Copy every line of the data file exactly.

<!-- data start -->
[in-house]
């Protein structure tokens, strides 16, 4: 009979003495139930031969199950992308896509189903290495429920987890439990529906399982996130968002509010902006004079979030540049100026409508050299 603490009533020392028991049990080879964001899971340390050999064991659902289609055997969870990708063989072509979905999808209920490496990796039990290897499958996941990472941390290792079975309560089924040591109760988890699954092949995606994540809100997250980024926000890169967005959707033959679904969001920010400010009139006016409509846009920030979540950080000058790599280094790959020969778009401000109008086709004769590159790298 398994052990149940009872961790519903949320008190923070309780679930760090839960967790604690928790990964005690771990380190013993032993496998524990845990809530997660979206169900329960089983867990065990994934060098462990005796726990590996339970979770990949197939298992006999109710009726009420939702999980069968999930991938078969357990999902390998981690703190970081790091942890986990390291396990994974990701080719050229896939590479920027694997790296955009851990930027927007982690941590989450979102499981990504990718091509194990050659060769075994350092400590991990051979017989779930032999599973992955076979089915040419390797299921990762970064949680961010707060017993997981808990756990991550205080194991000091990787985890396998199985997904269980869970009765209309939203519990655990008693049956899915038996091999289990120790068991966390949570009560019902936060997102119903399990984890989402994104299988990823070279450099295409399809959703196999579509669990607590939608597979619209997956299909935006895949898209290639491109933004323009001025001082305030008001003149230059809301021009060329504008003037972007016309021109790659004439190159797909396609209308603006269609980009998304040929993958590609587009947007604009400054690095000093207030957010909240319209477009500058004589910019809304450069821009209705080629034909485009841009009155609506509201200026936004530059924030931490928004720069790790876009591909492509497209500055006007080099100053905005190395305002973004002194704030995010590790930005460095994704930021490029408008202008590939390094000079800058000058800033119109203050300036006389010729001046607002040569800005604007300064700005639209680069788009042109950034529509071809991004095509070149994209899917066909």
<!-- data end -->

[in-house]
């Protein structure tokens, strides 16, 4: 009979003495139930031969199950992308896509189903290495429920987890439990529906399982996130968002509010902006004079979030540049100026409508050299 603490009533020392028991049990080879964001899971340390050999064991659902289609055997969870990708063989072509979905999808209920490496990796039990290897499958996941990472941390290792079975309560089924040591109760988890699954092949995606994540809100997250980024926000890169967005959707033959679904969001920010400010009139006016409509846009920030979540950080000058790599280094790959020969778009401000109008086709004769590159790298 398994052990149940009872961790519903949320008190923070309780679930760090839960967790604690928790990964005690771990380190013993032993496998524990845990809530997660979206169900329960089983867990065990994934060098462990005796726990590996339970979770990949197939298992006999109710009726009420939702999980069968999930991938078969357990999902390998981690703190970081790091942890986990390291396990994974990701080719050229896939590479920027694997790296955009851990930027927007982690941590989450979102499981990504990718091509194990050659060769075994350092400590991990051979017989779930032999599973992955076979089915040419390797299921990762970064949680961010707060017993997981808990756990991550205080194991000091990787985890396998199985997904269980869970009765209309939203519990655990008693049956899915038996091999289990120790068991966390949570009560019902936060997102119903399990984890989402994104299988990823070279450099295409399809959703196999579509669990607590939608597979619209997956299909935006895949898209290639491109933004323009001025001082305030008001003149230059809301021009060329504008003037972007016309021109790659004439190159797909396609209308603006269609980009998304040929993958590609587009947007604009400054690095000093207030957010909240319209477009500058004589910019809304450069821009209705080629034909485009841009009155609506509201200026936004530059924030931490928004720069790790876009591909492509497209500055006007080099100053905005190395305002973004002194704030995010590790930005460095994704930021490029408008202008590939390094000079800058000058800033119109203050300036006389010729001046607002040569800005604007300064700005639209680069788009042109950034529509071809991004095509070149994209899917066909």